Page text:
Leeches are parasitic blood-sucking aquatic or land-based invertebrates. Aquatic leeches are worldwide, have relatively weak jaws, and usually attach to thinner tissues such as the pharynx or vagina. Land leeches are primarily found in tropical and subtropical areas of Asia, the South Pacific, and South America; typically have powerful jaws; can attach to any body surface; are fast and painless feeders; and often detach from the host without being noticed.
Leeches have been historically used for bloodletting, their saliva used to derive modern anticoagulants, and are considered currently for elimination of venous congestion after microvascular surgery. They are not known to directly transmit infectious diseases, but bacterial infection can follow bites. Leeches are prodigious feeders; large infestations can cause anemia. Bites from detached land leeches can bleed for prolonged periods due to injected anticoagulants. Allergic and anaphylactic reactions may occur. Aquatic leeches have potential to cause complications, particularly when attached within the esophagus or airway.
Leech. Nonengorged leech attached to thigh of patient in remote area of Tasmania. (Photo contributor: Seth W. Wright, MD.)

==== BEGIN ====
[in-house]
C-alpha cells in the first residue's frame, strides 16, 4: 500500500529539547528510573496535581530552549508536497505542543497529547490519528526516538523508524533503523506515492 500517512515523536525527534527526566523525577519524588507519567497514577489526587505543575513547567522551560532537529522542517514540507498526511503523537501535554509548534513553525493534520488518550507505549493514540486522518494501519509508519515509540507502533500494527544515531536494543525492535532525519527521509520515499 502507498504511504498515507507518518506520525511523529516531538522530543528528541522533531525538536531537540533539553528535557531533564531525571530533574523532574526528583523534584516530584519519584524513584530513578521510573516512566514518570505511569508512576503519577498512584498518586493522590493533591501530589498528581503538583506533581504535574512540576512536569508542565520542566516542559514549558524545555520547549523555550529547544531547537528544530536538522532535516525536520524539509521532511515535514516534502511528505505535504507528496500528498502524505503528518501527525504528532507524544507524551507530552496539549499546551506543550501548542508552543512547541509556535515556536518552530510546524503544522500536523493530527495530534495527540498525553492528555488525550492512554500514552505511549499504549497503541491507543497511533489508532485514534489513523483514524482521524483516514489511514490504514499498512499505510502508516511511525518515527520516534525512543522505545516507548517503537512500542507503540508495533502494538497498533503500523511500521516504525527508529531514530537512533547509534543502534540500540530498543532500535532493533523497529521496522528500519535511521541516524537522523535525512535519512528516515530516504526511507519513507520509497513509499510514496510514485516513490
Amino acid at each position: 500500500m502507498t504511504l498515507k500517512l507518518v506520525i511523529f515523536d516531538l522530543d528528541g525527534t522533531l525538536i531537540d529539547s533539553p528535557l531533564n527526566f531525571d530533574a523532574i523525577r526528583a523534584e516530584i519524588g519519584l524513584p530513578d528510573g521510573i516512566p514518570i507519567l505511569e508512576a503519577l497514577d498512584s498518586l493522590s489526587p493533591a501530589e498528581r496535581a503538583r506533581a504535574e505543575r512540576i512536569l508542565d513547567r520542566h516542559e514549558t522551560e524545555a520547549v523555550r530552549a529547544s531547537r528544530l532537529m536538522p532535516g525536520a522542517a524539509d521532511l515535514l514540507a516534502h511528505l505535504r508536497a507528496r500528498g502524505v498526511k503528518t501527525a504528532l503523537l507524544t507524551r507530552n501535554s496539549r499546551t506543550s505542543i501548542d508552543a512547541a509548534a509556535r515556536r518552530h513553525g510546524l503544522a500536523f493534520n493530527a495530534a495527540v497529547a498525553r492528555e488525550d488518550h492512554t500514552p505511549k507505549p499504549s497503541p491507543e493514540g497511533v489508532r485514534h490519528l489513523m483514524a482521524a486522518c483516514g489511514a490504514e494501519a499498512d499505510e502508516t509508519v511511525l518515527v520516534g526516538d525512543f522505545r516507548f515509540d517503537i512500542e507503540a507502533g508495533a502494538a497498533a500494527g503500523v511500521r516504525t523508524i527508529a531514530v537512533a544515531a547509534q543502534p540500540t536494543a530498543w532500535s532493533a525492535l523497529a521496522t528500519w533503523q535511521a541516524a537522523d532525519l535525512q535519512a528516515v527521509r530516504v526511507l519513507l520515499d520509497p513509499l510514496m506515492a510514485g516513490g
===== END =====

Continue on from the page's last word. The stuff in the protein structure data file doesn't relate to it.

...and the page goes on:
Leech. Engorged leech attached to toe of a backpacker in Papua New Guinea. (Photo contributor: Seth W. Wright, MD.)
Management and Disposition
Treatment of detached leech bites consists of local wound care, hemostasis if needed, tetanus prophylaxis, and antibiotics if secondarily infected. Attached leeches can be detached by using a fingernail to break the suction under the sucker. Other modalities (perhaps associated with increased risk of infection or injury) have been suggested, including saline solution, vinegar, or a lighted match.
The presence of a small y-shaped lesion on the lower extremity suggests a detached land leech bite.
Aeromonas infections have been reported following use of medicinal leech therapy. Ciprofloxacin may aid in prevention.
Hemostasis with QuikClot gauze has been reported to be effective in patients with prolonged bleeding.
Leech. Leech bite wound on the leg seen after detachment of a land leech. Note the sharp wound edges and surrounding ecchymosis. (Photo contributor: Seth W. Wright, MD.)